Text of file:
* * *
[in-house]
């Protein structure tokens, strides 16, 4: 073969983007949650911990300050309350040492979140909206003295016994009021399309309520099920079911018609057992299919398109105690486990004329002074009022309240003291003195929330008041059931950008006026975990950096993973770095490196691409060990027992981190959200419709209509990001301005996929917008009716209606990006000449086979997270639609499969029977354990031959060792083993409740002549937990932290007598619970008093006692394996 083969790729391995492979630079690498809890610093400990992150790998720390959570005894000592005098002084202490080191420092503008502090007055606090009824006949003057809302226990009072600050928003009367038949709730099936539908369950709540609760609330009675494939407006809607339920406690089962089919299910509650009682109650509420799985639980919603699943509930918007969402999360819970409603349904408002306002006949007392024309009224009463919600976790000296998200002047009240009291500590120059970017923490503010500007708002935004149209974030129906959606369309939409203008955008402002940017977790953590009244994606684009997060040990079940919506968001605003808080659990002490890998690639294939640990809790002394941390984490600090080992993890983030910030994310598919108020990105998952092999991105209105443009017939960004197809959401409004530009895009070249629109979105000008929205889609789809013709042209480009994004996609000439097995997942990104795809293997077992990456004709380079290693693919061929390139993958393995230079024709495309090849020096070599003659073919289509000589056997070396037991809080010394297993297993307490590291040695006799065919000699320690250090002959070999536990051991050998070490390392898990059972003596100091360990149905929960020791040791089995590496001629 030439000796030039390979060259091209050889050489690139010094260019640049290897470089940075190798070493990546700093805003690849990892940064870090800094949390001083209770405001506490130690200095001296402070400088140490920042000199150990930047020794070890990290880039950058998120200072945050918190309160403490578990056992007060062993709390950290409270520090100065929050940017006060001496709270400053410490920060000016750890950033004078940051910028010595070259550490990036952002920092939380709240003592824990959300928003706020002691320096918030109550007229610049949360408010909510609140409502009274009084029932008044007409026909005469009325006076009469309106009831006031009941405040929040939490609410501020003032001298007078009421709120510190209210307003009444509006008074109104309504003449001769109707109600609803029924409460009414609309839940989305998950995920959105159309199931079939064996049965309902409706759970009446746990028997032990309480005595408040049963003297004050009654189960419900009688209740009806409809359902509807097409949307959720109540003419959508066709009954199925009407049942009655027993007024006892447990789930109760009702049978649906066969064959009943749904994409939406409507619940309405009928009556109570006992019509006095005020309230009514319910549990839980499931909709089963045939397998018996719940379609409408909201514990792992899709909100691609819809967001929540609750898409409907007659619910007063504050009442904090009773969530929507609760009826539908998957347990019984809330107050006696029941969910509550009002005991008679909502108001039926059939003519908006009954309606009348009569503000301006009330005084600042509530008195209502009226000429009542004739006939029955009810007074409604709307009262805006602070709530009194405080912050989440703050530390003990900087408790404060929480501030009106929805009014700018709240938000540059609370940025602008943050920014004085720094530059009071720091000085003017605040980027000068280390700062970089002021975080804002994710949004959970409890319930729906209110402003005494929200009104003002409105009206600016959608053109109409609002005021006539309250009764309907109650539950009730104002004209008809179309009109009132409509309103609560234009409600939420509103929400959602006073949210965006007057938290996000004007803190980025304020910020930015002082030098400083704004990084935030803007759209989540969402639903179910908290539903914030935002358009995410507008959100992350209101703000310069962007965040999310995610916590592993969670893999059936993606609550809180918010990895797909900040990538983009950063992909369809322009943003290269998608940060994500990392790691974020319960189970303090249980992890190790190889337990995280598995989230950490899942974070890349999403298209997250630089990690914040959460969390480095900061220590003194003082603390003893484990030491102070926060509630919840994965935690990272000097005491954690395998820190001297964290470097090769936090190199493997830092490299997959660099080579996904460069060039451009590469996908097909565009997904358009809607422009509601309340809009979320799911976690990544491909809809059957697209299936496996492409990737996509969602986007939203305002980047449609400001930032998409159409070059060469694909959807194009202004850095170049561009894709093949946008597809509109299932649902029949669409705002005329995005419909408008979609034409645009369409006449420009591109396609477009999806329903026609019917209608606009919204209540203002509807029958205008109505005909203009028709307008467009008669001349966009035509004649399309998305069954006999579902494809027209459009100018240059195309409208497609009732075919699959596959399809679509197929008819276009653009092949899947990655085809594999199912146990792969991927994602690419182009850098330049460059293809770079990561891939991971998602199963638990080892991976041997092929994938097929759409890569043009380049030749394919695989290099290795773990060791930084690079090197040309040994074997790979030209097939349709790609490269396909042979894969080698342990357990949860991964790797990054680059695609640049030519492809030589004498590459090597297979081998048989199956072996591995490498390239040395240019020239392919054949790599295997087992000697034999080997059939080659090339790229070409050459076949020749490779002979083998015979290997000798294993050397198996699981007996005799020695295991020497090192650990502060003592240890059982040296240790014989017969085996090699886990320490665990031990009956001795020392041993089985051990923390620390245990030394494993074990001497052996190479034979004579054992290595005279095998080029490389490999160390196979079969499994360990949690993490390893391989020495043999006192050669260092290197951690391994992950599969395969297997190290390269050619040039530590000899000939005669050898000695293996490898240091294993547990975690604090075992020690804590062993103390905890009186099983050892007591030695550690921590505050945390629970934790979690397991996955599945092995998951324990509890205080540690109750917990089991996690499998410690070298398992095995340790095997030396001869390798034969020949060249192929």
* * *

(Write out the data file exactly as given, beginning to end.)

[in-house]
């Protein structure tokens, strides 16, 4: 073969983007949650911990300050309350040492979140909206003295016994009021399309309520099920079911018609057992299919398109105690486990004329002074009022309240003291003195929330008041059931950008006026975990950096993973770095490196691409060990027992981190959200419709209509990001301005996929917008009716209606990006000449086979997270639609499969029977354990031959060792083993409740002549937990932290007598619970008093006692394996 083969790729391995492979630079690498809890610093400990992150790998720390959570005894000592005098002084202490080191420092503008502090007055606090009824006949003057809302226990009072600050928003009367038949709730099936539908369950709540609760609330009675494939407006809607339920406690089962089919299910509650009682109650509420799985639980919603699943509930918007969402999360819970409603349904408002306002006949007392024309009224009463919600976790000296998200002047009240009291500590120059970017923490503010500007708002935004149209974030129906959606369309939409203008955008402002940017977790953590009244994606684009997060040990079940919506968001605003808080659990002490890998690639294939640990809790002394941390984490600090080992993890983030910030994310598919108020990105998952092999991105209105443009017939960004197809959401409004530009895009070249629109979105000008929205889609789809013709042209480009994004996609000439097995997942990104795809293997077992990456004709380079290693693919061929390139993958393995230079024709495309090849020096070599003659073919289509000589056997070396037991809080010394297993297993307490590291040695006799065919000699320690250090002959070999536990051991050998070490390392898990059972003596100091360990149905929960020791040791089995590496001629 030439000796030039390979060259091209050889050489690139010094260019640049290897470089940075190798070493990546700093805003690849990892940064870090800094949390001083209770405001506490130690200095001296402070400088140490920042000199150990930047020794070890990290880039950058998120200072945050918190309160403490578990056992007060062993709390950290409270520090100065929050940017006060001496709270400053410490920060000016750890950033004078940051910028010595070259550490990036952002920092939380709240003592824990959300928003706020002691320096918030109550007229610049949360408010909510609140409502009274009084029932008044007409026909005469009325006076009469309106009831006031009941405040929040939490609410501020003032001298007078009421709120510190209210307003009444509006008074109104309504003449001769109707109600609803029924409460009414609309839940989305998950995920959105159309199931079939064996049965309902409706759970009446746990028997032990309480005595408040049963003297004050009654189960419900009688209740009806409809359902509807097409949307959720109540003419959508066709009954199925009407049942009655027993007024006892447990789930109760009702049978649906066969064959009943749904994409939406409507619940309405009928009556109570006992019509006095005020309230009514319910549990839980499931909709089963045939397998018996719940379609409408909201514990792992899709909100691609819809967001929540609750898409409907007659619910007063504050009442904090009773969530929507609760009826539908998957347990019984809330107050006696029941969910509550009002005991008679909502108001039926059939003519908006009954309606009348009569503000301006009330005084600042509530008195209502009226000429009542004739006939029955009810007074409604709307009262805006602070709530009194405080912050989440703050530390003990900087408790404060929480501030009106929805009014700018709240938000540059609370940025602008943050920014004085720094530059009071720091000085003017605040980027000068280390700062970089002021975080804002994710949004959970409890319930729906209110402003005494929200009104003002409105009206600016959608053109109409609002005021006539309250009764309907109650539950009730104002004209008809179309009109009132409509309103609560234009409600939420509103929400959602006073949210965006007057938290996000004007803190980025304020910020930015002082030098400083704004990084935030803007759209989540969402639903179910908290539903914030935002358009995410507008959100992350209101703000310069962007965040999310995610916590592993969670893999059936993606609550809180918010990895797909900040990538983009950063992909369809322009943003290269998608940060994500990392790691974020319960189970303090249980992890190790190889337990995280598995989230950490899942974070890349999403298209997250630089990690914040959460969390480095900061220590003194003082603390003893484990030491102070926060509630919840994965935690990272000097005491954690395998820190001297964290470097090769936090190199493997830092490299997959660099080579996904460069060039451009590469996908097909565009997904358009809607422009509601309340809009979320799911976690990544491909809809059957697209299936496996492409990737996509969602986007939203305002980047449609400001930032998409159409070059060469694909959807194009202004850095170049561009894709093949946008597809509109299932649902029949669409705002005329995005419909408008979609034409645009369409006449420009591109396609477009999806329903026609019917209608606009919204209540203002509807029958205008109505005909203009028709307008467009008669001349966009035509004649399309998305069954006999579902494809027209459009100018240059195309409208497609009732075919699959596959399809679509197929008819276009653009092949899947990655085809594999199912146990792969991927994602690419182009850098330049460059293809770079990561891939991971998602199963638990080892991976041997092929994938097929759409890569043009380049030749394919695989290099290795773990060791930084690079090197040309040994074997790979030209097939349709790609490269396909042979894969080698342990357990949860991964790797990054680059695609640049030519492809030589004498590459090597297979081998048989199956072996591995490498390239040395240019020239392919054949790599295997087992000697034999080997059939080659090339790229070409050459076949020749490779002979083998015979290997000798294993050397198996699981007996005799020695295991020497090192650990502060003592240890059982040296240790014989017969085996090699886990320490665990031990009956001795020392041993089985051990923390620390245990030394494993074990001497052996190479034979004579054992290595005279095998080029490389490999160390196979079969499994360990949690993490390893391989020495043999006192050669260092290197951690391994992950599969395969297997190290390269050619040039530590000899000939005669050898000695293996490898240091294993547990975690604090075992020690804590062993103390905890009186099983050892007591030695550690921590505050945390629970934790979690397991996955599945092995998951324990509890205080540690109750917990089991996690499998410690070298398992095995340790095997030396001869390798034969020949060249192929």